- I don't run near them or walk too fast
- I don't chase them
- I keep my distance when entering their area or if I have to walk near them I walk through them making it clear I am just a passer by and I don't walk fast or aggressively or like I am scared. They see I am minding my own business and letting them mind their own business.
- I never use aggression. Ignore all persons and advice that suggests any form of aggression towards a rooster, even if rooster is being protective or aggressive.
- If a rooster challenges or (attempts to) attack we simply hold the rooster down by his back away from his lungs. We hold him until he is calm, then release. This will submissify him to let him know he's not in charge. We also will pick him up and hold him, even pet him to again make him submissive and even comfortable. After a few mins, we set the rooster down gently, pet him again and let him walk around. They usually take a few steps away strutting, then shake their feathers as if to shake our human germs off them and act tough for their flock lol.. and go about their business. These are gentle and non-aggressive ways to handle a rooster.
- I avoid turning my back to them without carefully watching them. If I see one starting to do a challenge me dance/strut I turn to look straight at them and say, "Uh uh, you know better" pointy a firm but non-aggressive finger at them. They chill out and go about their business as they see you're not a threat. This usually only happens if they think you're going to hurt or bother anyone in their flock.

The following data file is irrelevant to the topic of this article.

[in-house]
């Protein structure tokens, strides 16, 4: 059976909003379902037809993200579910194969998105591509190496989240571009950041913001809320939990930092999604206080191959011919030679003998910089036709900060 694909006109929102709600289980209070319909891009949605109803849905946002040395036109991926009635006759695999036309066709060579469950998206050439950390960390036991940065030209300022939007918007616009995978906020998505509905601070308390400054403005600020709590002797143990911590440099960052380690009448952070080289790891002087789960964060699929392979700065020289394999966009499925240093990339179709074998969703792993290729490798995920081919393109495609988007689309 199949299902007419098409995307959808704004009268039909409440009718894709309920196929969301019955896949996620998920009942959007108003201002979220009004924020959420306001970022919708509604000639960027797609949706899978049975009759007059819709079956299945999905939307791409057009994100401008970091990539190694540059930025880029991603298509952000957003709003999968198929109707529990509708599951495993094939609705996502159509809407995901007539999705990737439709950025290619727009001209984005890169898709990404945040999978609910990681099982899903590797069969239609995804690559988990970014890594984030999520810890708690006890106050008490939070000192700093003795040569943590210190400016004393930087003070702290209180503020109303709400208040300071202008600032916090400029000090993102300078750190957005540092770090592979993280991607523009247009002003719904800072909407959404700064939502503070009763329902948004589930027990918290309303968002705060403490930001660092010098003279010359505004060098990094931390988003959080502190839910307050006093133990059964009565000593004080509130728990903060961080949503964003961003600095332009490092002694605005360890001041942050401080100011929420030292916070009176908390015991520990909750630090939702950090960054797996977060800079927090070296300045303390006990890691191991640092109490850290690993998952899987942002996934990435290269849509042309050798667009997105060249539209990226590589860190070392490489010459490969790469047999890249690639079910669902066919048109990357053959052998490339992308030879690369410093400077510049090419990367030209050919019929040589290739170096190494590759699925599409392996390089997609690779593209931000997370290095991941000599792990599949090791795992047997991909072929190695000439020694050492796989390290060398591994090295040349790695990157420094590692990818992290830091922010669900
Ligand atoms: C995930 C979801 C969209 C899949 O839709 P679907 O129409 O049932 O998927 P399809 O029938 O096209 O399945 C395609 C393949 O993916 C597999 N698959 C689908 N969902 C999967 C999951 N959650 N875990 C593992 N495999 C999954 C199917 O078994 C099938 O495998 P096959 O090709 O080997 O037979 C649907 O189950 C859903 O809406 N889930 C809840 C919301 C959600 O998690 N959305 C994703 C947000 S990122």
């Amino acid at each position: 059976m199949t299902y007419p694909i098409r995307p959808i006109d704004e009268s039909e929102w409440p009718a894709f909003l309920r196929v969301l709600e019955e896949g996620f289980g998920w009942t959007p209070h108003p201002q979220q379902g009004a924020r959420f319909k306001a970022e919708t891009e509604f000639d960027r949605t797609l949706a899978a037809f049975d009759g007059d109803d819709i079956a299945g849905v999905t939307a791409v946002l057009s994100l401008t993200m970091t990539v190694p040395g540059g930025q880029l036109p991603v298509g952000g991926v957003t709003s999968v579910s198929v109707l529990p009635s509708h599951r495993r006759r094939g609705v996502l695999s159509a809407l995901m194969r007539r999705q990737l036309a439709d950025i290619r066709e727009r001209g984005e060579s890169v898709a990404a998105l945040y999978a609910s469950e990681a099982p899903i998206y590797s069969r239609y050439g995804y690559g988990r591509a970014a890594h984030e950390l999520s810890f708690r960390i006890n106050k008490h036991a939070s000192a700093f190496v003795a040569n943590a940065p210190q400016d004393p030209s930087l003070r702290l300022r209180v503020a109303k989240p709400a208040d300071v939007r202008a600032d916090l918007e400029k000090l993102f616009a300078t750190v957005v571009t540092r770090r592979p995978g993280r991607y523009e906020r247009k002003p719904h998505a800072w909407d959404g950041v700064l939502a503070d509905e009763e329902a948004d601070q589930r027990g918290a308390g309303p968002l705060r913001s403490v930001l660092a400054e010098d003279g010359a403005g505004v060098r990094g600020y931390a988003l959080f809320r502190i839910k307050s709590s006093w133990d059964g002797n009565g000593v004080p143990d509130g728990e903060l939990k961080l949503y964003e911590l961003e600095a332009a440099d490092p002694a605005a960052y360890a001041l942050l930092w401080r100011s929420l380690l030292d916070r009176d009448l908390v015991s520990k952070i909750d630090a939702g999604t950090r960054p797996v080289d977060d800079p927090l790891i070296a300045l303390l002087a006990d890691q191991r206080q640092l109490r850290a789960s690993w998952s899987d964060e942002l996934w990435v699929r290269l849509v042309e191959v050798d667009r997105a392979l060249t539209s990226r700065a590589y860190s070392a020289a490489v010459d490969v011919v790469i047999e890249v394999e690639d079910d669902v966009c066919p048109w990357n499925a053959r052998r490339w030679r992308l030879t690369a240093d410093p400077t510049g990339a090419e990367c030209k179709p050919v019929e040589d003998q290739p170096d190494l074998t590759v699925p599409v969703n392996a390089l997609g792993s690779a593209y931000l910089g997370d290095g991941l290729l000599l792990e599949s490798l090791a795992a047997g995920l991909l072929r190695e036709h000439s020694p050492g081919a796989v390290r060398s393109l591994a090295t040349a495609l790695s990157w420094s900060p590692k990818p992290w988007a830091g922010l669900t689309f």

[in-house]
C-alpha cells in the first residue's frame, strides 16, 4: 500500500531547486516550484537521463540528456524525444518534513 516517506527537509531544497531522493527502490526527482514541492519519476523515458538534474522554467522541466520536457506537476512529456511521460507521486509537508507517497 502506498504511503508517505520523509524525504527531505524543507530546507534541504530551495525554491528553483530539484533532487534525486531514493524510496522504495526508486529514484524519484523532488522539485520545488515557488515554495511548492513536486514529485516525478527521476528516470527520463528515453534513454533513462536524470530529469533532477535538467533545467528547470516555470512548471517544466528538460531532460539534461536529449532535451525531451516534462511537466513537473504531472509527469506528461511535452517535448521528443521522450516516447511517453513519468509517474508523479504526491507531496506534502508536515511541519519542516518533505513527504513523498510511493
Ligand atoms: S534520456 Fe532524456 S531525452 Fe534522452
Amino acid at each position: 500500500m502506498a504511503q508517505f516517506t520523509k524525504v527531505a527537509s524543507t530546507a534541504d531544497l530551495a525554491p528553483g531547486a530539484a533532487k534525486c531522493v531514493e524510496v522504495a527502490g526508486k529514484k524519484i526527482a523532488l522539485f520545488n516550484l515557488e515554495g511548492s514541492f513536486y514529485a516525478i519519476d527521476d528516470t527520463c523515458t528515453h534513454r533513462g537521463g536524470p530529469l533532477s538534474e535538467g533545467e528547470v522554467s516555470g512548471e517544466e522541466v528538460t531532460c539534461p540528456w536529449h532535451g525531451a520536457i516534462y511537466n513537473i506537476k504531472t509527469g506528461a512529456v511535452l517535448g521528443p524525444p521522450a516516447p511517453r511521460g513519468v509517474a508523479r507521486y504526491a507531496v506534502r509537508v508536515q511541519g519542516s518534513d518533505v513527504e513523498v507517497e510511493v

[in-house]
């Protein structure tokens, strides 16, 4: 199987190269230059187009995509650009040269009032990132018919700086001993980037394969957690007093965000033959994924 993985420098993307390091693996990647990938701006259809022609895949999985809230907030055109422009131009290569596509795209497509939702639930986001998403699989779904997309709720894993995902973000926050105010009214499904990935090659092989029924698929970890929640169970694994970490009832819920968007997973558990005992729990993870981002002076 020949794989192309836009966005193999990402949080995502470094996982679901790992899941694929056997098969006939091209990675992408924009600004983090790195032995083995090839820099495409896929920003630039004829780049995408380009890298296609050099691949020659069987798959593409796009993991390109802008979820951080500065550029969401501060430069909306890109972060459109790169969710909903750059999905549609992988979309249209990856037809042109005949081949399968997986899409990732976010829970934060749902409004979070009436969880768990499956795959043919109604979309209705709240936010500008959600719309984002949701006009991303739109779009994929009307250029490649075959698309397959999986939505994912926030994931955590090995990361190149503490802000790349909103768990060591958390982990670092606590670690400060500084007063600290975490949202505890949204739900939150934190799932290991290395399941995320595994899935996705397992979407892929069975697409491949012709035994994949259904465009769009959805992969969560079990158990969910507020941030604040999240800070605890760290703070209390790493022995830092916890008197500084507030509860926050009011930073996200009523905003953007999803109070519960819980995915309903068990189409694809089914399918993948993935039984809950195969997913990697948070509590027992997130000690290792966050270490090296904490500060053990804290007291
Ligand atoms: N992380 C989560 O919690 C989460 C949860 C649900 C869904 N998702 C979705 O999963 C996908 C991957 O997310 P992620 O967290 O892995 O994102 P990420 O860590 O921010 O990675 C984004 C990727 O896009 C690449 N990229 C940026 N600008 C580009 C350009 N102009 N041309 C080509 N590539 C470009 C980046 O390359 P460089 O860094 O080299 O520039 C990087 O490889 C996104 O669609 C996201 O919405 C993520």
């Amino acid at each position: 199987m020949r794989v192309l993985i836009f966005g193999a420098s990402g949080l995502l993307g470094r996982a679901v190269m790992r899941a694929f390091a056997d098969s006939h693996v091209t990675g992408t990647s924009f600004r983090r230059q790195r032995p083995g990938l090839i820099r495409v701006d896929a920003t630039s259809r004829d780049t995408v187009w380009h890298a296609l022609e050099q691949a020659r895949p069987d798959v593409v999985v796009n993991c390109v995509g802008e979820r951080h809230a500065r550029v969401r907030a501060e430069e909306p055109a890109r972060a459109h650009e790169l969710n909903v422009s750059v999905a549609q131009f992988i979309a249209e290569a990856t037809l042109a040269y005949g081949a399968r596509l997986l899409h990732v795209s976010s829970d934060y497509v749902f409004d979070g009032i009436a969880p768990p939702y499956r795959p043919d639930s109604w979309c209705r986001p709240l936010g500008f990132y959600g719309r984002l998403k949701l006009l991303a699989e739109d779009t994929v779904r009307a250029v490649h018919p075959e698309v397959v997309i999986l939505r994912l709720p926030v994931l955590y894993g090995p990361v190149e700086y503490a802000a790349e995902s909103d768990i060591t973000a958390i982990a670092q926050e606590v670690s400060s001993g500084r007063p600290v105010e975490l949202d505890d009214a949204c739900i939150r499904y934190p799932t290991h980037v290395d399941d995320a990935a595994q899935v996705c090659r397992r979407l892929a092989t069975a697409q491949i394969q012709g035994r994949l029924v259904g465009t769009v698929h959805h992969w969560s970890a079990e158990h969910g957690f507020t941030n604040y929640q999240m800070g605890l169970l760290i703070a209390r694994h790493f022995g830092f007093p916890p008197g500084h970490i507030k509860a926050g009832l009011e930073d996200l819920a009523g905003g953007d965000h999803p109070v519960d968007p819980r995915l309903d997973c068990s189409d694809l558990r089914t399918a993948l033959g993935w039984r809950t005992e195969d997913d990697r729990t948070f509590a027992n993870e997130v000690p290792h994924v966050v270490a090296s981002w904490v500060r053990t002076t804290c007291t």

- Don't tolerate aggressive behavior. They learn it's not ok. If it's encouraged or allowed they will become aggressive as they think it's acceptable and they like feeling large and in charge. Don't let their heads get full or testosterone in the first place. You're head rooster, you make the rules, you teach the rules, they follow. This is how to run the flock.
- Cull any aggressive roosters that can't be trained. It's an unfortunate fact that some roosters are just born aggressive and the only way to handle that is to remove him from breeding line and flock by cull him giving him a new purpose: feeding the family.
These steps pretty much summarize how we raise our roosters to achieve the results we do for family friendly roosters. Think of it this way if would we rather have a parent that showed dominance or respect? What I teach is mutual trust, comfort, and respect while still being the parent so to say.. I avoid using asserting dominance to be in charge especially with kids around. Roosters are the environment they live in and they are still survivalist instinct chickens. Don't make them feel threatened or ever at risk.
I hope these tips help you and everyone to raise family friendly roosters and put an end to the stigma that roosters are scary, mean jerks. They naturally aren't.. unless they're raised that way and like any species.. there will be a few born that way but they aren't the norm, and that shows at young age and even dominance won't fix that.